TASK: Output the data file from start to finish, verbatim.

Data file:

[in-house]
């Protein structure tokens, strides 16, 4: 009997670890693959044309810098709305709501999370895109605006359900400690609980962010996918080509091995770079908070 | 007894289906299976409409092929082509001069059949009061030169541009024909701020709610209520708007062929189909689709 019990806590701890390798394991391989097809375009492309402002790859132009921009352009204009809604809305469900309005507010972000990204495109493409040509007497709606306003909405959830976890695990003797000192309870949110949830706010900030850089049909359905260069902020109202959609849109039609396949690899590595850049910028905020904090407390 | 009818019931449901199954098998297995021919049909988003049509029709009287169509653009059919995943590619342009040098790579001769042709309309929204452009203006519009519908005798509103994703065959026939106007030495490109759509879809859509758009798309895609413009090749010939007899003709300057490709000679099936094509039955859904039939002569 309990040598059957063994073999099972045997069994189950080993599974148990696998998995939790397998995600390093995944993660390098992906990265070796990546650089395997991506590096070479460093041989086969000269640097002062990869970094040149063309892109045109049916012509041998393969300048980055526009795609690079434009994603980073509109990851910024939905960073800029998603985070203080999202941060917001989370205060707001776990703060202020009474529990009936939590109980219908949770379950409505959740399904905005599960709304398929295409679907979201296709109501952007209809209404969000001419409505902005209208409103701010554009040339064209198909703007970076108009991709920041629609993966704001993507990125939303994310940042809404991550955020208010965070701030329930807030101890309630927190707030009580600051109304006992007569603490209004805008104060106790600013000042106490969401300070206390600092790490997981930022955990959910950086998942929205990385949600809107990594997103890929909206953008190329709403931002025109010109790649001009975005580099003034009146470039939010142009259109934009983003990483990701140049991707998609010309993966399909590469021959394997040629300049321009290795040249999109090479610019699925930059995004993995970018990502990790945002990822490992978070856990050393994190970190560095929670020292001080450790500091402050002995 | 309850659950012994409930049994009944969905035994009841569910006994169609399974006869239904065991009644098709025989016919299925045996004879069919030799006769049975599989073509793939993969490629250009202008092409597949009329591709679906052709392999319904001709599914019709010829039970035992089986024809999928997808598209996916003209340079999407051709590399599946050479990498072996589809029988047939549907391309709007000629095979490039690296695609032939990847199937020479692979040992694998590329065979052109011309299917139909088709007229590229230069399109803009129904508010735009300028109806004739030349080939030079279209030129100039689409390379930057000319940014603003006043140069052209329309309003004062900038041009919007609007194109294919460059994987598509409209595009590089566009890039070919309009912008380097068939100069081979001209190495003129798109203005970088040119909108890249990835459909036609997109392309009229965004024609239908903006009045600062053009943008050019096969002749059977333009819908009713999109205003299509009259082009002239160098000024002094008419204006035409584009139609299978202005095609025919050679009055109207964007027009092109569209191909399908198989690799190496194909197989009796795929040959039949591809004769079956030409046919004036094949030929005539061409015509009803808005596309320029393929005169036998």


[in-house]
């Protein structure tokens, strides 16, 4: 009997670890693959044309810098709305709501999370895109605006359900400690609980962010996918080509091995770079908070 | 007894289906299976409409092929082509001069059949009061030169541009024909701020709610209520708007062929189909689709 019990806590701890390798394991391989097809375009492309402002790859132009921009352009204009809604809305469900309005507010972000990204495109493409040509007497709606306003909405959830976890695990003797000192309870949110949830706010900030850089049909359905260069902020109202959609849109039609396949690899590595850049910028905020904090407390 | 009818019931449901199954098998297995021919049909988003049509029709009287169509653009059919995943590619342009040098790579001769042709309309929204452009203006519009519908005798509103994703065959026939106007030495490109759509879809859509758009798309895609413009090749010939007899003709300057490709000679099936094509039955859904039939002569 309990040598059957063994073999099972045997069994189950080993599974148990696998998995939790397998995600390093995944993660390098992906990265070796990546650089395997991506590096070479460093041989086969000269640097002062990869970094040149063309892109045109049916012509041998393969300048980055526009795609690079434009994603980073509109990851910024939905960073800029998603985070203080999202941060917001989370205060707001776990703060202020009474529990009936939590109980219908949770379950409505959740399904905005599960709304398929295409679907979201296709109501952007209809209404969000001419409505902005209208409103701010554009040339064209198909703007970076108009991709920041629609993966704001993507990125939303994310940042809404991550955020208010965070701030329930807030101890309630927190707030009580600051109304006992007569603490209004805008104060106790600013000042106490969401300070206390600092790490997981930022955990959910950086998942929205990385949600809107990594997103890929909206953008190329709403931002025109010109790649001009975005580099003034009146470039939010142009259109934009983003990483990701140049991707998609010309993966399909590469021959394997040629300049321009290795040249999109090479610019699925930059995004993995970018990502990790945002990822490992978070856990050393994190970190560095929670020292001080450790500091402050002995 | 309850659950012994409930049994009944969905035994009841569910006994169609399974006869239904065991009644098709025989016919299925045996004879069919030799006769049975599989073509793939993969490629250009202008092409597949009329591709679906052709392999319904001709599914019709010829039970035992089986024809999928997808598209996916003209340079999407051709590399599946050479990498072996589809029988047939549907391309709007000629095979490039690296695609032939990847199937020479692979040992694998590329065979052109011309299917139909088709007229590229230069399109803009129904508010735009300028109806004739030349080939030079279209030129100039689409390379930057000319940014603003006043140069052209329309309003004062900038041009919007609007194109294919460059994987598509409209595009590089566009890039070919309009912008380097068939100069081979001209190495003129798109203005970088040119909108890249990835459909036609997109392309009229965004024609239908903006009045600062053009943008050019096969002749059977333009819908009713999109205003299509009259082009002239160098000024002094008419204006035409584009139609299978202005095609025919050679009055109207964007027009092109569209191909399908198989690799190496194909197989009796795929040959039949591809004769079956030409046919004036094949030929005539061409015509009803808005596309320029393929005169036998």